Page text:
Monday, July 25, 2011

Peach Jam!

Toast and Jam Breakfast

I know, I'm crazy--I did just spend a post complaining about how hot it was, and how I didn't feel like cooking because turning on the stove or oven was just too hot. So what do I do? I make jam. JAM. I've never made jam before! I don't have any canning equipment. Well, let me tell you something--making jam is very hot work, even if it has cooled off here (the high today is a mere 81--yay!). But I had a glut of peaches to deal with and needed to clear some space in the fridge (more veggies tomorrow!).

Peach Jam

And I have to say, I am totally in love with the idea of making jam now. Yes, it does take some time, and yes it is hot work, but gosh, it is SO COOL when you hear that loud ping confirming your jar has sealed. I used about 8 peaches (480 grams once they were peeled, pitted, and sliced) and just under half the weight in sugar, plus the juice of a lemon and a handful of candied ginger. No pectin, because I didn't have any, and for jars, I used one canning jar I had on hand and an empty jam jar for the rest (I wasn't sure if that was proper canning procedure, but it did seem to seal correctly, so I guess it's okay.) I was a bit worried about whether it would set without pectin, but it did! Okay, it's a little softer than storebought jam, but that's okay. I may try again with pectin if we get another plethora of peaches this week...


But for now, I'm pretty happy with this! I'm eating my own, homemade jam on (not homemade) toast and I feel remarkably happy for a Monday morning...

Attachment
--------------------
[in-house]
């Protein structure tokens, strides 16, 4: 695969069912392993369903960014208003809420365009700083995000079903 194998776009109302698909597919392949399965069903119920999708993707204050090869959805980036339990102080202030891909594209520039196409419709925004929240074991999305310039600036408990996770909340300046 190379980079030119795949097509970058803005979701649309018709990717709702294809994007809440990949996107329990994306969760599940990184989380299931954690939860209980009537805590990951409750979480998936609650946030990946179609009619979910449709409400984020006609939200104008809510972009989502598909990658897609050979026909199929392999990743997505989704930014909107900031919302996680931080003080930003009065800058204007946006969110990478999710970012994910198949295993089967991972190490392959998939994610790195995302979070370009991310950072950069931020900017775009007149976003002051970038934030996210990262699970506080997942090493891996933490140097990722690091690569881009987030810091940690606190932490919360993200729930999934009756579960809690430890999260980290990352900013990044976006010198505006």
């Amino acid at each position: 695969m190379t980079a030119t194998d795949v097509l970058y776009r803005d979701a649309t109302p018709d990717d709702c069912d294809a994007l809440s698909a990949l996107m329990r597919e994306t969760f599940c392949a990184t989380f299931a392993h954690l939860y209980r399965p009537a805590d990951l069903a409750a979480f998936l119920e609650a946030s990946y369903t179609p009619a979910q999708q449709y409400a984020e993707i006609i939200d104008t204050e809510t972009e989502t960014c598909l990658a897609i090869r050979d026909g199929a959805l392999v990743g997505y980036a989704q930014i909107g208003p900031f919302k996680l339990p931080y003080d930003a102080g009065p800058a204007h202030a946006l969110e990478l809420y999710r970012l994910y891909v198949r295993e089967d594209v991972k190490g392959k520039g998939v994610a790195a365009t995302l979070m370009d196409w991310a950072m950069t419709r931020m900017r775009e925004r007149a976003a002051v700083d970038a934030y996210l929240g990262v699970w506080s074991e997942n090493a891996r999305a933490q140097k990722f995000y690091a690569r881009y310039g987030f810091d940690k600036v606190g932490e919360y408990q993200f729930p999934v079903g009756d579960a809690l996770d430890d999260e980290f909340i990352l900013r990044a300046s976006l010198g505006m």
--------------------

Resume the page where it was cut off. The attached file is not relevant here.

Saturday, July 23, 2011


Watermelon granita take 2

You know what, I don't even have the energy to talk about the weather. Let's just say it's hot. It was 104 degrees F when I left work yesterday and it is allegedly better today, although I wouldn't know because I haven't left the relative coolness of my apartment. I don't feel like cooking, I definitely don't feel like baking, and I don't even really feel like eating!

Fortunately, making watermelon granita hardly counts when it comes to effort. Just blend up a chunk of watermelon (I added some lemon balm from an earlier CSA pick-up), pour into a shallow container, and put in the freezer. Stir with a fork periodically as it freezes to break up the ice crystals. It feels like a treat (and it is!) but it's a damned virtuous one.


Or you can go look for the nearest shaved ice man (mine's right across the street--I can hear him now).

csa week 6